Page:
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Solution Framework of Market Forces

American College of Physicians:  Recommendations for HC Reform

7 April 2009 | Volume 150 Issue 7     

Note:  these recommendations from a group of college doctors are generally leading to a centrist view of medicine.  Their arguments for boards and reviews are not inherently bad, just inefficient.  The centrist review process can be good, as long as it does not become a decision body, promulgating policies to be followed, but rather making suggestions to doctors and best practice.   Such a best practice advocacy exists in other industries.

The coverage, cost, and quality problems of the U.S. health care system are evident. Sustainable health care reform must go beyond financing expanded access to care to substantially changing the organization and delivery of care. The FRESH-Thinking Project (www.fresh-thinking.org) held a series of workshops during which physicians, health policy experts, health insurance executives, business leaders, hospital administrators, economists, and others who represent diverse perspectives came together. This group agreed that the following 8 recommendations are fundamental to successful reform:

1. Replace the current fee-for-service payment system with a payment system that encourages and rewards innovation in the efficient delivery of quality care. The new payment system should invest in the development of outcome measures to guide payment.

2. Establish a securely funded, independent agency to sponsor and evaluate research on the comparative effectiveness of drugs, devices, and other medical interventions.

3. Simplify and rationalize federal and state laws and regulations to facilitate organizational innovation, support care coordination, and streamline financial and administrative functions.

4. Develop a health information technology infrastructure with national standards of interoperability to promote data exchange.

5. Create a national health database with the participation of all payers, delivery systems, and others who own health care data. Agree on methods to make deidentified information from this database on clinical interventions, patient outcomes, and costs available to researchers.

6. Identify revenue sources, including a cap on the tax exclusion of employer-based health insurance, to subsidize health care coverage with the goal of insuring all Americans.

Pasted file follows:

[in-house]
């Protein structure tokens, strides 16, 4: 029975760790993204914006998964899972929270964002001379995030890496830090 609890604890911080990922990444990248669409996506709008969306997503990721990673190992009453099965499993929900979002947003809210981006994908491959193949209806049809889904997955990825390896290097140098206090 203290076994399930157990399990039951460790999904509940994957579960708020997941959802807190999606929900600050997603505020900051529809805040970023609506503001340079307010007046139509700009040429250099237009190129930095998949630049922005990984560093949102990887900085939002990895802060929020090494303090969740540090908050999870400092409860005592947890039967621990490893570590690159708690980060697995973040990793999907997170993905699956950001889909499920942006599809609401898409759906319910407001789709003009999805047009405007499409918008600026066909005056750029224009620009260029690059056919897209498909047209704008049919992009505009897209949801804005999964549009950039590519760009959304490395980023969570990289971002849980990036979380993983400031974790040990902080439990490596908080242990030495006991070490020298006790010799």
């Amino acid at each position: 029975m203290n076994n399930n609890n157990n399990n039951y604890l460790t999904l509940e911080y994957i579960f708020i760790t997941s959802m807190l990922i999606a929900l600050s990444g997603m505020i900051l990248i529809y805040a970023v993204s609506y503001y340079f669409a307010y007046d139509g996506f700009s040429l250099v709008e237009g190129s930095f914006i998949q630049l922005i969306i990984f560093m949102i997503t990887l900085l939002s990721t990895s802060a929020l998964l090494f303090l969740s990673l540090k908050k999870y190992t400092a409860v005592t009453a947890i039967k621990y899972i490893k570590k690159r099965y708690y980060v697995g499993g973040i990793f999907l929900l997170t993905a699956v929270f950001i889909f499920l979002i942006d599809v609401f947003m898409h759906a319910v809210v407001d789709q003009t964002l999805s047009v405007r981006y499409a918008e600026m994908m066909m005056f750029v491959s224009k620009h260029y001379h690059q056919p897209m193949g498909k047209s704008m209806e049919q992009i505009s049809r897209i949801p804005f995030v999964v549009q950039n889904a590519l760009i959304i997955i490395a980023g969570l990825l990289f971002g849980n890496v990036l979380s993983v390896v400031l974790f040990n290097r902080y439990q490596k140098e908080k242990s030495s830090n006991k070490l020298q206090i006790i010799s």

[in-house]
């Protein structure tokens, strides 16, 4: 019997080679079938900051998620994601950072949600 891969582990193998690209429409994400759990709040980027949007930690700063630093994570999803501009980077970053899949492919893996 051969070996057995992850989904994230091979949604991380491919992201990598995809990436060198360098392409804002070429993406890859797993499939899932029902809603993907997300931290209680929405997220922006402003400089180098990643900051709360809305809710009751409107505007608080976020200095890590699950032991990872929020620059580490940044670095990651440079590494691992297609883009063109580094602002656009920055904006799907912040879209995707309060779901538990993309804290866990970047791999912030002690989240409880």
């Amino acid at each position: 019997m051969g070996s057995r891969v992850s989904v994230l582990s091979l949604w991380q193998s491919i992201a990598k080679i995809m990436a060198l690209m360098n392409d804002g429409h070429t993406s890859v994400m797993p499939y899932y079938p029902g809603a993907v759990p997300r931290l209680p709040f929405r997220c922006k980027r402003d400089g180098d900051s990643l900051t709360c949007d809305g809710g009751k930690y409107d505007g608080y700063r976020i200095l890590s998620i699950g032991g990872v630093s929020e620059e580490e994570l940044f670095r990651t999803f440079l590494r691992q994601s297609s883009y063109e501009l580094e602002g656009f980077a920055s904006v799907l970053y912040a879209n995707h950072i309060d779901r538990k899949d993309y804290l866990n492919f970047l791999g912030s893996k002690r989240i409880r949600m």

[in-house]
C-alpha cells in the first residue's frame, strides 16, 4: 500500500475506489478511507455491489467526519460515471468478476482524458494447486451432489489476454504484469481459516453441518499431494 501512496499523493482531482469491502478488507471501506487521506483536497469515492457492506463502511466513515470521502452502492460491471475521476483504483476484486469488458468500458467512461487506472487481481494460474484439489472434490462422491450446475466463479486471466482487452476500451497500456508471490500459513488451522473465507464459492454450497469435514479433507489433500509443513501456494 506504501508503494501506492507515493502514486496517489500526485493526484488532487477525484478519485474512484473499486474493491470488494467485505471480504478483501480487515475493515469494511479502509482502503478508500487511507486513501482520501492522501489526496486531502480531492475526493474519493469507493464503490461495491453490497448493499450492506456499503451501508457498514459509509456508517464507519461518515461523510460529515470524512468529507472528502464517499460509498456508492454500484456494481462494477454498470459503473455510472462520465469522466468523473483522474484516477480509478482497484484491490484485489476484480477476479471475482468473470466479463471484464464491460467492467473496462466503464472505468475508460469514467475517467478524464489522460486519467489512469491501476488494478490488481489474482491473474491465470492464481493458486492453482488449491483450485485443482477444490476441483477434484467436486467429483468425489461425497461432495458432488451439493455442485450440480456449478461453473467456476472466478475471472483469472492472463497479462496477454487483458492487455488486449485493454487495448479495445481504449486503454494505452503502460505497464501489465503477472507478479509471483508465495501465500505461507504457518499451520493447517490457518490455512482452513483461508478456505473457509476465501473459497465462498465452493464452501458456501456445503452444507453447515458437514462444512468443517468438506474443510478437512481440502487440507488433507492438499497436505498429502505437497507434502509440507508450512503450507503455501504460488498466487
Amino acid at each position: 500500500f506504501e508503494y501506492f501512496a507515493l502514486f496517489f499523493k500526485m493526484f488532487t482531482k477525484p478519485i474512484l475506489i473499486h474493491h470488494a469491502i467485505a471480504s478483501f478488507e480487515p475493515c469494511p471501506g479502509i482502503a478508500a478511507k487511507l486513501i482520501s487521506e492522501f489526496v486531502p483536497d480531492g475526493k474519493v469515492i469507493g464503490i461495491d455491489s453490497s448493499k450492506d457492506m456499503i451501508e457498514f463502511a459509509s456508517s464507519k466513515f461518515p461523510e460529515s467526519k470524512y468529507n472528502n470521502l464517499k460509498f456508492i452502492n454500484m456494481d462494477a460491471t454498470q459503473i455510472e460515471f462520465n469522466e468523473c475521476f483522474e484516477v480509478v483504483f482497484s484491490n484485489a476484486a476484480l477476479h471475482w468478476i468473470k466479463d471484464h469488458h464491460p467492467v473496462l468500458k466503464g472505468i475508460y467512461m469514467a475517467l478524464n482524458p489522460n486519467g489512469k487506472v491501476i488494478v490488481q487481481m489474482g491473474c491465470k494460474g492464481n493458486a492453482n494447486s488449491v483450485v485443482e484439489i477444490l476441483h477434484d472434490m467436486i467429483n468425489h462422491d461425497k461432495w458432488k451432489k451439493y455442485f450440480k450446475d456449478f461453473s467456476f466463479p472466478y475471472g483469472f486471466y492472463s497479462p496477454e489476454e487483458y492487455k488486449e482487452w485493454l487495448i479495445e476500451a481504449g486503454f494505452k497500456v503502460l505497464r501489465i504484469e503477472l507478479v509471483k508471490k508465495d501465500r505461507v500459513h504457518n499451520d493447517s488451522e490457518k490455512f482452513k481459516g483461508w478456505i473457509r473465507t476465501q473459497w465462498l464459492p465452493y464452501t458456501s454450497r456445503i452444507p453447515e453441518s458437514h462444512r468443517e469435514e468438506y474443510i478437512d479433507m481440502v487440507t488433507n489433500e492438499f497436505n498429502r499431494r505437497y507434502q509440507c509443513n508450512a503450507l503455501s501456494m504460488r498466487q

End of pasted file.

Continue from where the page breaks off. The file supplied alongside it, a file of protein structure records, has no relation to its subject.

7. Create state or regional insurance exchanges to pool risk, so that Americans without access to employer-based or other group insurance could obtain a standard benefits package through these exchanges. Employers should also be allowed to participate in these exchanges for their employees' coverage.

8. Create a health coverage board with broad stakeholder representation to determine and periodically update the affordable standard benefit package available through state or regional insurance exchanges.

In the first perspective, political scientists present their view of cost control in medical care (2). They explain why they think the Obama administration's approach is unlikely to slow growth in costs, and they offer suggestions, largely drawn from other countries, about strategies to control health care spending that they believe would be more successful.

The second perspective, from Healthcare Professionals for Healthcare Reform (http://www.hpfhr.org), presents the group's vision of a 3-tiered system of coverage (3). At its center is a health board analogous to the Federal Reserve that would oversee the development and delivery of a system that provides basic health care for all while preserving options for more-than-basic services under private insurance or self-pay mechanisms.

In the third perspective, the FRESH-Thinking Project (http://www.FRESH-thinking.org) shares 8 fundamental essentials for successful reform (4).

These recommendations represent the consensus of a diverse group of health care, policy, academic, and business leaders who came together in a series of workshops to discuss health care reform.